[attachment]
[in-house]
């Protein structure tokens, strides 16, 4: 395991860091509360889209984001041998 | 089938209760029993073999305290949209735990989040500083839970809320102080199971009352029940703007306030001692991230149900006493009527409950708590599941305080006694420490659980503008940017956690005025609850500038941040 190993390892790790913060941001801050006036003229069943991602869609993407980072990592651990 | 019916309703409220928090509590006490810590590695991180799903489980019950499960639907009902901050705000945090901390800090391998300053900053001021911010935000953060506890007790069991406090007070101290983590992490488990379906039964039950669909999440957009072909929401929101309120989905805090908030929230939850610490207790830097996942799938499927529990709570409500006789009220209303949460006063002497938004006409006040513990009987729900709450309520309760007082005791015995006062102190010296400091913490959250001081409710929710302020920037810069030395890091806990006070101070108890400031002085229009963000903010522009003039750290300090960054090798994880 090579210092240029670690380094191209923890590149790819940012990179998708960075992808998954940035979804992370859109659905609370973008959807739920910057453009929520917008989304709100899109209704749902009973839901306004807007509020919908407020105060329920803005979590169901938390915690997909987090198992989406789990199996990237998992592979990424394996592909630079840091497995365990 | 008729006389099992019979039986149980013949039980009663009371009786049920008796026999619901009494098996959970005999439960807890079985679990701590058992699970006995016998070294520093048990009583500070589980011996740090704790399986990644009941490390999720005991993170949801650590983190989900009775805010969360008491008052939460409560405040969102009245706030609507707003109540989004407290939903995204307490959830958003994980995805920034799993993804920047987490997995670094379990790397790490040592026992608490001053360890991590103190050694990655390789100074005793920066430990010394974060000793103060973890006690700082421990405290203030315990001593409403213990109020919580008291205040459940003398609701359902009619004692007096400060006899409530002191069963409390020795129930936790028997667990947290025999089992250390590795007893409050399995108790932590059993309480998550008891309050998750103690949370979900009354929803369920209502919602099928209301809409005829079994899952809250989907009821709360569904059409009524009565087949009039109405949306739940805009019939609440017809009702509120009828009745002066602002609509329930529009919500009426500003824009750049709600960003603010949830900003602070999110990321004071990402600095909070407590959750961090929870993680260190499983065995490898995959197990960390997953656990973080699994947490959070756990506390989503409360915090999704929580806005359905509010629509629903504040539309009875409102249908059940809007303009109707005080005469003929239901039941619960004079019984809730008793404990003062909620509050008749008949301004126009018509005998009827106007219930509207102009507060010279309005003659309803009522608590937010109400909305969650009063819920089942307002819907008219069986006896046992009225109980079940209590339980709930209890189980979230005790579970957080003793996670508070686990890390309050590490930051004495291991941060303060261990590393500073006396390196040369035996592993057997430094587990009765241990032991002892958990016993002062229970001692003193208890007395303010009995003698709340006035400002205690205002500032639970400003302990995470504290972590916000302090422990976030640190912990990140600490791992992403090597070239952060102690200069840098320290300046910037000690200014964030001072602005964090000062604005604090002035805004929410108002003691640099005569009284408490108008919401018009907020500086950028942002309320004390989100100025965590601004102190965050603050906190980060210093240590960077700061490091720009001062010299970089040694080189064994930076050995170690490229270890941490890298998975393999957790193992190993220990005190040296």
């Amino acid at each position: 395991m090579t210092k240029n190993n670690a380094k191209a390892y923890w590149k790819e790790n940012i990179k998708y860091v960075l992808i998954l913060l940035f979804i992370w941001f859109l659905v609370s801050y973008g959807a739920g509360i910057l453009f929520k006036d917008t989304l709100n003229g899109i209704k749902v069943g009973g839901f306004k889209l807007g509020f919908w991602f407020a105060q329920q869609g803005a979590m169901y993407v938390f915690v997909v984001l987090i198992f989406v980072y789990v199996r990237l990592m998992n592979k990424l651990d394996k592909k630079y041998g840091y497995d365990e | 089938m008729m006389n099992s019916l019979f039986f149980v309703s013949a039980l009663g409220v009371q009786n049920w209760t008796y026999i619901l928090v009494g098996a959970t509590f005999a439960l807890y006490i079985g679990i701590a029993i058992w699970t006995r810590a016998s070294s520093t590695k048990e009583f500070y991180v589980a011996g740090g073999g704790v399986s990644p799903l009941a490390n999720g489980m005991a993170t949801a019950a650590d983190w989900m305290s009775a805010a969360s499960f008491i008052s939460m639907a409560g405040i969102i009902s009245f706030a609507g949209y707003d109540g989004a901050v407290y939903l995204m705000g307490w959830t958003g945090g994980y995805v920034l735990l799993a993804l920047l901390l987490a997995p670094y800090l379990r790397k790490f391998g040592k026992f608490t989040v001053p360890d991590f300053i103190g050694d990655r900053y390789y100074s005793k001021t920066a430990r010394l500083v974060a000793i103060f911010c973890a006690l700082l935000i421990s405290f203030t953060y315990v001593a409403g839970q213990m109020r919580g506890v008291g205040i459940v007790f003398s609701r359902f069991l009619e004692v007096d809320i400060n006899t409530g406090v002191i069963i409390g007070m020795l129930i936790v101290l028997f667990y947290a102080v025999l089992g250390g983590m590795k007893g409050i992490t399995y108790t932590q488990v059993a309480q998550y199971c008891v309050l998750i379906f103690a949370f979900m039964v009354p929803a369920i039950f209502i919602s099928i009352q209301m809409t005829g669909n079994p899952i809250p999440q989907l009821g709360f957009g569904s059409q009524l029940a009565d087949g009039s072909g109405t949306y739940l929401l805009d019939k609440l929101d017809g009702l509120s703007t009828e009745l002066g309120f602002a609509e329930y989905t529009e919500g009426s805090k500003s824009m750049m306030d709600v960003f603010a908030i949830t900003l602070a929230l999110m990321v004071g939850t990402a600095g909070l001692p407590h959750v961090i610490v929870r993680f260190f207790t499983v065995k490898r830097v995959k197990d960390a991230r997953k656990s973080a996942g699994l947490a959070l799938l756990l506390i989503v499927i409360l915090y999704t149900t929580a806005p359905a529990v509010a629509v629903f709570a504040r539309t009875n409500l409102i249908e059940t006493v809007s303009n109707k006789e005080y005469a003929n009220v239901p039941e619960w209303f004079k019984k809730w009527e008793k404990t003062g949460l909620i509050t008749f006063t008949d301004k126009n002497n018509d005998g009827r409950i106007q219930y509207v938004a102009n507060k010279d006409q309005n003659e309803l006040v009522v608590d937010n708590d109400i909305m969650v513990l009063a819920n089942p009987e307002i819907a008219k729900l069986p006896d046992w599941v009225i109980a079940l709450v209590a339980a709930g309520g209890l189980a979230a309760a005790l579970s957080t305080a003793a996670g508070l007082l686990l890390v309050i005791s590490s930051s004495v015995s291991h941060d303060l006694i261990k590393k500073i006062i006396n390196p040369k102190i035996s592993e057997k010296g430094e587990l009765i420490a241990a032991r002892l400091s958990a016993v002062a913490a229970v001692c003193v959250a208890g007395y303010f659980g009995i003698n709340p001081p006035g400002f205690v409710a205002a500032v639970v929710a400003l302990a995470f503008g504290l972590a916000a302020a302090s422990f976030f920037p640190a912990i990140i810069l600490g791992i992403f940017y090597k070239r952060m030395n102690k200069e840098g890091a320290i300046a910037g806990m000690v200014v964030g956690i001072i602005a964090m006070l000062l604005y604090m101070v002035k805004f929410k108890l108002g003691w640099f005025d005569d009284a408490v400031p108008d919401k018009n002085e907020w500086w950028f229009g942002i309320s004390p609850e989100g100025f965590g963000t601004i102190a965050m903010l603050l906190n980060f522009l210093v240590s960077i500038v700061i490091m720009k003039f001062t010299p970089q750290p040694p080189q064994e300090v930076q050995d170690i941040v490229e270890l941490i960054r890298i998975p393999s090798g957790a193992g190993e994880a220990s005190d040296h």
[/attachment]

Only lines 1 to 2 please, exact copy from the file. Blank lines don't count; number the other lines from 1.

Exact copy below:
[in-house]
């Protein structure tokens, strides 16, 4: 395991860091509360889209984001041998 | 089938209760029993073999305290949209735990989040500083839970809320102080199971009352029940703007306030001692991230149900006493009527409950708590599941305080006694420490659980503008940017956690005025609850500038941040 190993390892790790913060941001801050006036003229069943991602869609993407980072990592651990 | 019916309703409220928090509590006490810590590695991180799903489980019950499960639907009902901050705000945090901390800090391998300053900053001021911010935000953060506890007790069991406090007070101290983590992490488990379906039964039950669909999440957009072909929401929101309120989905805090908030929230939850610490207790830097996942799938499927529990709570409500006789009220209303949460006063002497938004006409006040513990009987729900709450309520309760007082005791015995006062102190010296400091913490959250001081409710929710302020920037810069030395890091806990006070101070108890400031002085229009963000903010522009003039750290300090960054090798994880 090579210092240029670690380094191209923890590149790819940012990179998708960075992808998954940035979804992370859109659905609370973008959807739920910057453009929520917008989304709100899109209704749902009973839901306004807007509020919908407020105060329920803005979590169901938390915690997909987090198992989406789990199996990237998992592979990424394996592909630079840091497995365990 | 008729006389099992019979039986149980013949039980009663009371009786049920008796026999619901009494098996959970005999439960807890079985679990701590058992699970006995016998070294520093048990009583500070589980011996740090704790399986990644009941490390999720005991993170949801650590983190989900009775805010969360008491008052939460409560405040969102009245706030609507707003109540989004407290939903995204307490959830958003994980995805920034799993993804920047987490997995670094379990790397790490040592026992608490001053360890991590103190050694990655390789100074005793920066430990010394974060000793103060973890006690700082421990405290203030315990001593409403213990109020919580008291205040459940003398609701359902009619004692007096400060006899409530002191069963409390020795129930936790028997667990947290025999089992250390590795007893409050399995108790932590059993309480998550008891309050998750103690949370979900009354929803369920209502919602099928209301809409005829079994899952809250989907009821709360569904059409009524009565087949009039109405949306739940805009019939609440017809009702509120009828009745002066602002609509329930529009919500009426500003824009750049709600960003603010949830900003602070999110990321004071990402600095909070407590959750961090929870993680260190499983065995490898995959197990960390997953656990973080699994947490959070756990506390989503409360915090999704929580806005359905509010629509629903504040539309009875409102249908059940809007303009109707005080005469003929239901039941619960004079019984809730008793404990003062909620509050008749008949301004126009018509005998009827106007219930509207102009507060010279309005003659309803009522608590937010109400909305969650009063819920089942307002819907008219069986006896046992009225109980079940209590339980709930209890189980979230005790579970957080003793996670508070686990890390309050590490930051004495291991941060303060261990590393500073006396390196040369035996592993057997430094587990009765241990032991002892958990016993002062229970001692003193208890007395303010009995003698709340006035400002205690205002500032639970400003302990995470504290972590916000302090422990976030640190912990990140600490791992992403090597070239952060102690200069840098320290300046910037000690200014964030001072602005964090000062604005604090002035805004929410108002003691640099005569009284408490108008919401018009907020500086950028942002309320004390989100100025965590601004102190965050603050906190980060210093240590960077700061490091720009001062010299970089040694080189064994930076050995170690490229270890941490890298998975393999957790193992190993220990005190040296």